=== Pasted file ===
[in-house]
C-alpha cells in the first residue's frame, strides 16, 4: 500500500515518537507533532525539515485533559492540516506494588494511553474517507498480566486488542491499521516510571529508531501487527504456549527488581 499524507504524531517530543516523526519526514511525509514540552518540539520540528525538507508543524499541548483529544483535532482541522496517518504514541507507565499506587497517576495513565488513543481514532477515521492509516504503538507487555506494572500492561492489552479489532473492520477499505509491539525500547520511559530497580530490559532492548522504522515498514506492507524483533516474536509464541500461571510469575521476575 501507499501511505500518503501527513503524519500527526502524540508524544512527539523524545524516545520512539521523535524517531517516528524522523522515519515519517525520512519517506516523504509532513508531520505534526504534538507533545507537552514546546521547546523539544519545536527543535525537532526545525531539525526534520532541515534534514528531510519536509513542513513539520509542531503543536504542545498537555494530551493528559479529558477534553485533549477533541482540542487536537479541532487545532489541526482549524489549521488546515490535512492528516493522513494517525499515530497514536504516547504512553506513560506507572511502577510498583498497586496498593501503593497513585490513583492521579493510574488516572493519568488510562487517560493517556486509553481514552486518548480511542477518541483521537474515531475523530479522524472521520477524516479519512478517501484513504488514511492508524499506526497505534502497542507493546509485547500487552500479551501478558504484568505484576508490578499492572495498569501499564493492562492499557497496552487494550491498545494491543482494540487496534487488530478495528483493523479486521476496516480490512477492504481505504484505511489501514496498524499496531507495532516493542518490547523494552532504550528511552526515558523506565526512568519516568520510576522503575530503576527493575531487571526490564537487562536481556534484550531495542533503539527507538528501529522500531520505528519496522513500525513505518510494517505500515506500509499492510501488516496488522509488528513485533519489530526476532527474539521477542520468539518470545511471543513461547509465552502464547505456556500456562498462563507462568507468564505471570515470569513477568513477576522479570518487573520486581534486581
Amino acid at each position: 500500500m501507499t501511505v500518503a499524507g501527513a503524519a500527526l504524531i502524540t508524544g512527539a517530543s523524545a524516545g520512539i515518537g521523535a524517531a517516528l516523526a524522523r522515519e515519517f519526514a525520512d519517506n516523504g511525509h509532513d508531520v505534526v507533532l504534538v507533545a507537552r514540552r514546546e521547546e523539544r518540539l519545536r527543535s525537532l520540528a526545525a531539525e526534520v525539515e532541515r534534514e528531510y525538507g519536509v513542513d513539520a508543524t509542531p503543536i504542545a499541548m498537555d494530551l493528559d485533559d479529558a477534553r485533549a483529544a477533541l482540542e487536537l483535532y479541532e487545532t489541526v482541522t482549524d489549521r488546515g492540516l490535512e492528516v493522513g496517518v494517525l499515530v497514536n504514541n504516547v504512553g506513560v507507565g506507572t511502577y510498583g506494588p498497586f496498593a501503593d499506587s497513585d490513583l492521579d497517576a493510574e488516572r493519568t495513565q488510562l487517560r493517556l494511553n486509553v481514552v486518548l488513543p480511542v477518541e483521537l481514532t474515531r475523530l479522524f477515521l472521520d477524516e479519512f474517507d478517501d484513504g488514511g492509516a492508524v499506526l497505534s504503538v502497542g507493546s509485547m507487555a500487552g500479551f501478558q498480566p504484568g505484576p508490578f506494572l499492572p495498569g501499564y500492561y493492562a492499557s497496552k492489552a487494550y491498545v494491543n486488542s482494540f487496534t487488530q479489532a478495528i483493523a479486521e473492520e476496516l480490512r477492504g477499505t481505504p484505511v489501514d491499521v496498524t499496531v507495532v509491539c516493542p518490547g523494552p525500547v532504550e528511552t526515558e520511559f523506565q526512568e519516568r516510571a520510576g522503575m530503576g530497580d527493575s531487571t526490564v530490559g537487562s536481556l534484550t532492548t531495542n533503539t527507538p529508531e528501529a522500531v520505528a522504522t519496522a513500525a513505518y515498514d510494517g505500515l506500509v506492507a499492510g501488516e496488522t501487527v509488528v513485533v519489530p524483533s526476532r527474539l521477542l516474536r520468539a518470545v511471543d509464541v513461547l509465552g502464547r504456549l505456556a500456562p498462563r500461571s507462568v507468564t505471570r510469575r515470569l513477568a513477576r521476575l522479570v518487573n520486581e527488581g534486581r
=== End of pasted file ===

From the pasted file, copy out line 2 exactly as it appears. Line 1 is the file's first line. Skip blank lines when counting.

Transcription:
C-alpha cells in the first residue's frame, strides 16, 4: 500500500515518537507533532525539515485533559492540516506494588494511553474517507498480566486488542491499521516510571529508531501487527504456549527488581 499524507504524531517530543516523526519526514511525509514540552518540539520540528525538507508543524499541548483529544483535532482541522496517518504514541507507565499506587497517576495513565488513543481514532477515521492509516504503538507487555506494572500492561492489552479489532473492520477499505509491539525500547520511559530497580530490559532492548522504522515498514506492507524483533516474536509464541500461571510469575521476575 501507499501511505500518503501527513503524519500527526502524540508524544512527539523524545524516545520512539521523535524517531517516528524522523522515519515519517525520512519517506516523504509532513508531520505534526504534538507533545507537552514546546521547546523539544519545536527543535525537532526545525531539525526534520532541515534534514528531510519536509513542513513539520509542531503543536504542545498537555494530551493528559479529558477534553485533549477533541482540542487536537479541532487545532489541526482549524489549521488546515490535512492528516493522513494517525499515530497514536504516547504512553506513560506507572511502577510498583498497586496498593501503593497513585490513583492521579493510574488516572493519568488510562487517560493517556486509553481514552486518548480511542477518541483521537474515531475523530479522524472521520477524516479519512478517501484513504488514511492508524499506526497505534502497542507493546509485547500487552500479551501478558504484568505484576508490578499492572495498569501499564493492562492499557497496552487494550491498545494491543482494540487496534487488530478495528483493523479486521476496516480490512477492504481505504484505511489501514496498524499496531507495532516493542518490547523494552532504550528511552526515558523506565526512568519516568520510576522503575530503576527493575531487571526490564537487562536481556534484550531495542533503539527507538528501529522500531520505528519496522513500525513505518510494517505500515506500509499492510501488516496488522509488528513485533519489530526476532527474539521477542520468539518470545511471543513461547509465552502464547505456556500456562498462563507462568507468564505471570515470569513477568513477576522479570518487573520486581534486581